any reason before the formal onset of a criminal proceeding,
” or that “can occur when legal process itself
goes wrong-when, for example, a judge's [or grand
jury's] probable-cause determination is predicated solely
on a police officer's false statements.”
Manuel, 137 S.Ct. at 919. It is for this reason that
the Sixth Circuit recently held that when (1) a law
enforcement officer in the course of a prosecution knowingly
or recklessly makes false statements or “falsifies or
fabricates” evidence; (2) the false statements and
evidence, in addition to any omissions made, are material to
the ultimate prosecution of the plaintiff; and (3) the false
statements, evidence, and omissions do not consist solely of
grand-jury testimony, “the presumption that the
grand-jury indictment is evidence of probable cause is
rebuttable and not conclusive.” King, 852 F.3d
while “[a]s a general rule, the finding of an
indictment, fair upon its face, by a properly constituted
grand jury, conclusively determines the existence of probable
cause, ” it is now held that “an exception
applies where the indictment was obtained wrongfully by
defendant police officers who knowingly presented false
testimony to the grand jury.” Robertson v.
Lucas, 753 F.3d 606, 616 (6th Cir. 2014). Indeed,
“even if independent evidence establishes probable
cause against a suspect, it would still be unlawful for
law-enforcement officers to fabricate evidence in order to
strengthen the case against a suspect.” Webb v.
United States, 789 F.3d 647, 670 (6th Cir. 2015).
alleges that the defendants “knowingly
fabricated” evidence, “including without
limitation, false police reports, fabricated statements
attributed to witnesses, and fabricated testimony offered at
grand jury and other pretrial proceedings.” (DE 1 at 27
¶ 173). Accepting these allegations as true for purposes
of consideration of the defendants' motions to dismiss,
it cannot be said that the mere existence of a grand jury
indictment alone is sufficient grounds to dismiss
Anderson's malicious prosecution claim against the Knox
County and KSP Defendants. Ashcroft v. Iqbal, 556
U.S. 662, 678 (2009) (requiring no more than probability
based on the facts accepted as true for purposes of a Rule
12(b)(6) motion). More discovery will be required to
determine the merits of Anderson's claim, but
Anderson's pleadings are sufficient to survive the
current Rule 12(b)(6) motions. Hoskins v. Knox County,
Ky., 2018 WL 1352163 (E.D. Ky. Mar. 15, 2018).
Anderson's claim against Defendant Lawson will go
forward, despite Lawson's independent motion to dismiss.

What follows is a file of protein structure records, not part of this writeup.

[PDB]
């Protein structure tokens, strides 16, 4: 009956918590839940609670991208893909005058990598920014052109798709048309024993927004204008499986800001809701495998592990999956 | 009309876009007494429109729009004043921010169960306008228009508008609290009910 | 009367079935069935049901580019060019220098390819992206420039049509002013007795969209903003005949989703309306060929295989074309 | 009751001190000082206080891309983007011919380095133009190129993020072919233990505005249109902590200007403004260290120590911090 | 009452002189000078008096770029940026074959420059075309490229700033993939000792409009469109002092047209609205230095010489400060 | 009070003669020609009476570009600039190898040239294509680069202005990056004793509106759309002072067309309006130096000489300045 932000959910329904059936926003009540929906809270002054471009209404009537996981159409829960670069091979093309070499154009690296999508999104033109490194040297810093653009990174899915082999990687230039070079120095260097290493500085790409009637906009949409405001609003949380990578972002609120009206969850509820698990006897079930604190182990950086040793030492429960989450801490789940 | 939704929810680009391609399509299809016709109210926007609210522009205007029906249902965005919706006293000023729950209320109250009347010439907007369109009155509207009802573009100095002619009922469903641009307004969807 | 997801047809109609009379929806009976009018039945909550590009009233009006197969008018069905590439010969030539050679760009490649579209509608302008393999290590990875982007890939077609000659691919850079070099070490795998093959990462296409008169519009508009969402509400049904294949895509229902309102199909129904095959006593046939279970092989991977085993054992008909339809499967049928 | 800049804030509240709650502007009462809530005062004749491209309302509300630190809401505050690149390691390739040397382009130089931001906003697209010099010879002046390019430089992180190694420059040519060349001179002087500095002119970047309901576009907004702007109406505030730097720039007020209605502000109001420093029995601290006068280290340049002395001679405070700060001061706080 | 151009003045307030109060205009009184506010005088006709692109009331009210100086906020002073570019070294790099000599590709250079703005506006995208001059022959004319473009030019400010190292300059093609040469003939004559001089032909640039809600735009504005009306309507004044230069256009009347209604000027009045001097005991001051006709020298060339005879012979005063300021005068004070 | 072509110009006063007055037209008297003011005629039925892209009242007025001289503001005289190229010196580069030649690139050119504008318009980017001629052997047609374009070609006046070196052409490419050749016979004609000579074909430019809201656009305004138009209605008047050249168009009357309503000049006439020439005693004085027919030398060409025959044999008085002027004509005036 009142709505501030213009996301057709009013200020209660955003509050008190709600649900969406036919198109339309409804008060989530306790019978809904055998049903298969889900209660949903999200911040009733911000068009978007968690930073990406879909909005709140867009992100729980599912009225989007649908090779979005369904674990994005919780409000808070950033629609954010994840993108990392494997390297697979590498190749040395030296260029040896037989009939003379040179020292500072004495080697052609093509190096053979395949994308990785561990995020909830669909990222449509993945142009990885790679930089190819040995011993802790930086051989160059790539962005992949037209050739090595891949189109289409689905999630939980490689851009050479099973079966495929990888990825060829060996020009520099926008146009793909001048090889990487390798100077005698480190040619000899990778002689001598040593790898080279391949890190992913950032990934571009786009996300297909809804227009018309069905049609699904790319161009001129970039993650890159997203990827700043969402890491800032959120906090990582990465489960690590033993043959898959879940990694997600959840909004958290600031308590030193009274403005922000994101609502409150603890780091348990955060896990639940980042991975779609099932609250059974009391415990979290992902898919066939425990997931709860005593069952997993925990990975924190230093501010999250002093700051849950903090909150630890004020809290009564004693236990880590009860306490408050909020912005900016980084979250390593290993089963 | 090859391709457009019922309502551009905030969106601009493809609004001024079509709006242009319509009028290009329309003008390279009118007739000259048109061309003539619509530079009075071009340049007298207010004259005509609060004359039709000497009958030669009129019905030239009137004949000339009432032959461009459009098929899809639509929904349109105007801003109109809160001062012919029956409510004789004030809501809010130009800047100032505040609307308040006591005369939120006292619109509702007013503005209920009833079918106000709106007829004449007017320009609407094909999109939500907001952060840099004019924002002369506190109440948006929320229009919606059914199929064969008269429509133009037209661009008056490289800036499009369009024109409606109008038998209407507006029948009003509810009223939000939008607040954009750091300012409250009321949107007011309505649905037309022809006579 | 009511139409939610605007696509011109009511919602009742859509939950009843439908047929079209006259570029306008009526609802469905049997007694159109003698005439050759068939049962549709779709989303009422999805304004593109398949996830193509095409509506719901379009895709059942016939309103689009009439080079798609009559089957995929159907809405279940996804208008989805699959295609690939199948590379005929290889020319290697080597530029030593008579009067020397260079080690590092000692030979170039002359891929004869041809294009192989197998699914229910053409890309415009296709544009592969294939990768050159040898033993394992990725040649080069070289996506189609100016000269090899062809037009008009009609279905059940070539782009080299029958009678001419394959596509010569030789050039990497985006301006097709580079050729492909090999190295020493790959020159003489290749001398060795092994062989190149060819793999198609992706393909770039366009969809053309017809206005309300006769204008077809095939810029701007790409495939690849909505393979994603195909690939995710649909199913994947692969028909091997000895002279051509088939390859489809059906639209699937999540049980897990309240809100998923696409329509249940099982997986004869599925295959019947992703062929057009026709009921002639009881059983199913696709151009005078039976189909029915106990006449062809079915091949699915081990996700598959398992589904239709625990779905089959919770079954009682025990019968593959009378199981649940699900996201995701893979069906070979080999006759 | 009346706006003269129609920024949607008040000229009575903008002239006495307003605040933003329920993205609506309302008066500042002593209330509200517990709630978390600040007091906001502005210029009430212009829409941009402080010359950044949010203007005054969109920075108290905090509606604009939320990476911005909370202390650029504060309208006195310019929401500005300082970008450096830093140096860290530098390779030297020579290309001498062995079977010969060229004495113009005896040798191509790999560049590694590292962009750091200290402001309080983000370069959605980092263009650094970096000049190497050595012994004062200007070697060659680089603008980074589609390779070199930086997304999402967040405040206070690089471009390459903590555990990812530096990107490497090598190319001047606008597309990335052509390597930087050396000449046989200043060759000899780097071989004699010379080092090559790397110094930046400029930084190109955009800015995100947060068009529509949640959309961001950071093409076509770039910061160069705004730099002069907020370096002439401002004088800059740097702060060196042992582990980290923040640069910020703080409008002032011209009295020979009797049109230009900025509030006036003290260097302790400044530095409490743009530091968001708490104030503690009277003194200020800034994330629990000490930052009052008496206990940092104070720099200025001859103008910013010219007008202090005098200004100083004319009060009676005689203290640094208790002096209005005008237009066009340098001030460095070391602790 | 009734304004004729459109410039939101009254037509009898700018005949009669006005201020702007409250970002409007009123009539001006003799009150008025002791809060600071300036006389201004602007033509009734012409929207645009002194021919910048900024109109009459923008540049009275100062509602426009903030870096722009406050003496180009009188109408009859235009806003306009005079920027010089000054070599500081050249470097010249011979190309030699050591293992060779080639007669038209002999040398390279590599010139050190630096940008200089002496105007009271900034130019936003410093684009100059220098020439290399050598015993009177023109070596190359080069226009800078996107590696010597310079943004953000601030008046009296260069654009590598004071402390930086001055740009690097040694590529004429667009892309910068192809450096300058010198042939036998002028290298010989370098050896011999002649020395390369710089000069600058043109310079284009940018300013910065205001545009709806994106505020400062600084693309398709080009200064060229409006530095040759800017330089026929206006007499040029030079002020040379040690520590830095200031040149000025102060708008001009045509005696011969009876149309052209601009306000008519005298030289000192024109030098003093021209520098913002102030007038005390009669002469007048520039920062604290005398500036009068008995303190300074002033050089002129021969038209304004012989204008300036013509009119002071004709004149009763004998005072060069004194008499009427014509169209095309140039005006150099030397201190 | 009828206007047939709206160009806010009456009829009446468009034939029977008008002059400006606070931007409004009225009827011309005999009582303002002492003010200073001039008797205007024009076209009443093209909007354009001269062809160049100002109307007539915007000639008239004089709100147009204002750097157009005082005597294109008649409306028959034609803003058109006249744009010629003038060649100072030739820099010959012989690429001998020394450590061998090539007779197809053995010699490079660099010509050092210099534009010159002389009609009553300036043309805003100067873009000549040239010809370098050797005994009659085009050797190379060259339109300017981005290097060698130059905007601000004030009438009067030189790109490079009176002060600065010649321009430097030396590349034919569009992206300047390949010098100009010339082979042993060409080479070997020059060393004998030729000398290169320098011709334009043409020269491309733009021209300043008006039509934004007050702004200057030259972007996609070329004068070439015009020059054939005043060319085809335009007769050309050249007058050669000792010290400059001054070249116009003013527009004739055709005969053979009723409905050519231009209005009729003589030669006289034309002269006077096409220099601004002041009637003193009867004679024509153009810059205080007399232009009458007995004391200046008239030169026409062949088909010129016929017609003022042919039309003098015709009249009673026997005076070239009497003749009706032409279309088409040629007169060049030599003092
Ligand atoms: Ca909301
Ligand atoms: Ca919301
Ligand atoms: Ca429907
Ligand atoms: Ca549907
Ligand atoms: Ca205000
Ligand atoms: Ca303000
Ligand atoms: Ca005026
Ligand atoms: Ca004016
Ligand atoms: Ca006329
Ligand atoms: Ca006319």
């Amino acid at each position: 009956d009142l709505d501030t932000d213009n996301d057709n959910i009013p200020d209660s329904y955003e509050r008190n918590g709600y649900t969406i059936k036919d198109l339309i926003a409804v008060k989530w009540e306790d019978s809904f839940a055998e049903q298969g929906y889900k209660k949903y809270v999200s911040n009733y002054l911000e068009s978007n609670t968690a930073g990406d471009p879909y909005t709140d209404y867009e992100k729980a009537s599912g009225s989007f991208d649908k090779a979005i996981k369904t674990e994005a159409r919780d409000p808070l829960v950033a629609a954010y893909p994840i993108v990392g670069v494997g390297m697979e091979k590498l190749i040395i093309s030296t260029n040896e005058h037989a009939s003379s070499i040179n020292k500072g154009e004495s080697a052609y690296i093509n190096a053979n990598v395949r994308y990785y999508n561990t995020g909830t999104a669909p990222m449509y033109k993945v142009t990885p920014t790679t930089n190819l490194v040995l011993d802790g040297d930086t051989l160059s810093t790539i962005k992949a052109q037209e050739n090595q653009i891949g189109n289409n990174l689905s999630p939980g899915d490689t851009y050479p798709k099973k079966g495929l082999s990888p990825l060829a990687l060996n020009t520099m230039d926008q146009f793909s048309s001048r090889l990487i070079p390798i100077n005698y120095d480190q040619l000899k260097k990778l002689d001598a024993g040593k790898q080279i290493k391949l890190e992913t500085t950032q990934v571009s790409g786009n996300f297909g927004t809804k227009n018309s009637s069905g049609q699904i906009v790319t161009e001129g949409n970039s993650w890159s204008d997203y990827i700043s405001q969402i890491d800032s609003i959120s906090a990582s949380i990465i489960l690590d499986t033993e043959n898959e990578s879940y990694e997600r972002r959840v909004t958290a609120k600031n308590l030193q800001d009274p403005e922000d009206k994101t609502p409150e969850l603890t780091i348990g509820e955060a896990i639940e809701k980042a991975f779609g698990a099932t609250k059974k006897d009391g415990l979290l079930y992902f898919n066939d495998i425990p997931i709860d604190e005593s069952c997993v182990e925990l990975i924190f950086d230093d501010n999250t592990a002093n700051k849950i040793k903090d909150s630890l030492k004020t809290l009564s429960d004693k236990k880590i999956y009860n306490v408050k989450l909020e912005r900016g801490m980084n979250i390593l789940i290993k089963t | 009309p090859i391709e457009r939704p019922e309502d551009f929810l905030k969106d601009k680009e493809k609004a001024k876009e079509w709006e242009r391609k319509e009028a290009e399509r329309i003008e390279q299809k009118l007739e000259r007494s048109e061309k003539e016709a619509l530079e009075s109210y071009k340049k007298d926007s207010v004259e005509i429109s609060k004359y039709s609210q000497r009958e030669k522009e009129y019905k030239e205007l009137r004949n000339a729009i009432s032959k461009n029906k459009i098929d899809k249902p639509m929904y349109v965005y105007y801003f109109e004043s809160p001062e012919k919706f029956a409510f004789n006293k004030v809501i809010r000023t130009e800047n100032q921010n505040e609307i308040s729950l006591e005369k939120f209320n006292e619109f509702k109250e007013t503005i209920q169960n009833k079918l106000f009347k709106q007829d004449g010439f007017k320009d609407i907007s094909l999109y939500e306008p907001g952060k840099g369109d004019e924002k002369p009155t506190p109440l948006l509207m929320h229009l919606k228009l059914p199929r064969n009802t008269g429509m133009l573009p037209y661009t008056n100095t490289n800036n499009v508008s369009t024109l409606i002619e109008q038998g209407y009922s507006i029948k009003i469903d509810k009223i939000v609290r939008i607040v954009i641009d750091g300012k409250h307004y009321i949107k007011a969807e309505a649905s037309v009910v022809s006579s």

(DE 29). This is because-while Lawson alleges there are
insufficient facts and allegations listed in the complaint to
include him in the malicious prosecution claim-Anderson
specifically pleads that all of the defendant
officers “individually, jointly and in conspiracy with
each other” violated Anderson's constitutional
rights. (DE 1 at 27 ¶ 173). Further, Anderson alleges
that Lawson himself worked with the other KSP Defendants to
obtain false statements from a witness implicating Anderson
as the murderer. Id. at 23 ¶ 148-24 ¶ 155.
Such an allegation is “beyond mere negligence or
innocent mistake, ” as is required to satisfy the first
element of a malicious prosecution claim. Johnson v.
Moseley, 790 F.3d 649, 655 (6th Cir. 2015). At this
stage of litigation, the Court is required to accept
Anderson's allegations as true. Accordingly,
Anderson's malicious prosecution claim shall go forward
against all defendants, whose motions to dismiss shall be
denied. (DE 25-1 at 13-15; DE 29-1 at 6-11; DE 30-1 at 4-7).
Count II: Fabricated Evidence
i. Fourth Amendment
Fourth Amendment claim for fabricated evidence lies where a
defendant knowingly manufactures probable cause, thereby
effecting a seizure.” Robertson v. Lucas, 753
F.3d 606, 616 n.5 (6th Cir. 2014). To adequately state a
claim for relief for fabrication of evidence under the Fourth
Amendment, a plaintiff must allege that the defendant
knowingly fabricated evidence against him or her and that
there is a reasonable likelihood that the false evidence
would have affected the decision of the jury. Gregory v.
City of Louisville, 444 F.3d 725, 737 (6th Cir. 2006)
(citing Stemler v. City of Florence, 126 F.3d 856,
872 (6th Cir.1997)). In Kentucky, this Section 1983 claim is
governed by the one-year statute of limitations of Ky. Rev.
Stat. Ann. § ...